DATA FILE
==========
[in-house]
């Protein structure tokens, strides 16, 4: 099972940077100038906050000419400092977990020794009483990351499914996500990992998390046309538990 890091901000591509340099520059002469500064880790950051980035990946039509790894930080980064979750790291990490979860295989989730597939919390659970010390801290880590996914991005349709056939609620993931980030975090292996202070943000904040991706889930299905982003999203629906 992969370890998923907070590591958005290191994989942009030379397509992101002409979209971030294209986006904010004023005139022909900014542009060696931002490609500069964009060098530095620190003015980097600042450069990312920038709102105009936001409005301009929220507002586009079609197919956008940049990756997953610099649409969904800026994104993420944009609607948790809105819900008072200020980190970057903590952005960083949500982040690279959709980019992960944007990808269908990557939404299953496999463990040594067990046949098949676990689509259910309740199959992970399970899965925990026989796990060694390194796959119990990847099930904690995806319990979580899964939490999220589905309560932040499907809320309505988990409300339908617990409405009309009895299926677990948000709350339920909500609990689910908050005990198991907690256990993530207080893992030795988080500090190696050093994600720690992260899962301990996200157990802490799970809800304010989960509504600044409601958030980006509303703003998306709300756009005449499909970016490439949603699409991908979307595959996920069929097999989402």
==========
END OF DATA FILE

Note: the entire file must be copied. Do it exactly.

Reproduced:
[in-house]
């Protein structure tokens, strides 16, 4: 099972940077100038906050000419400092977990020794009483990351499914996500990992998390046309538990 890091901000591509340099520059002469500064880790950051980035990946039509790894930080980064979750790291990490979860295989989730597939919390659970010390801290880590996914991005349709056939609620993931980030975090292996202070943000904040991706889930299905982003999203629906 992969370890998923907070590591958005290191994989942009030379397509992101002409979209971030294209986006904010004023005139022909900014542009060696931002490609500069964009060098530095620190003015980097600042450069990312920038709102105009936001409005301009929220507002586009079609197919956008940049990756997953610099649409969904800026994104993420944009609607948790809105819900008072200020980190970057903590952005960083949500982040690279959709980019992960944007990808269908990557939404299953496999463990040594067990046949098949676990689509259910309740199959992970399970899965925990026989796990060694390194796959119990990847099930904690995806319990979580899964939490999220589905309560932040499907809320309505988990409300339908617990409405009309009895299926677990948000709350339920909500609990689910908050005990198991907690256990993530207080893992030795988080500090190696050093994600720690992260899962301990996200157990802490799970809800304010989960509504600044409601958030980006509303703003998306709300756009005449499909970016490439949603699409991908979307595959996920069929097999989402």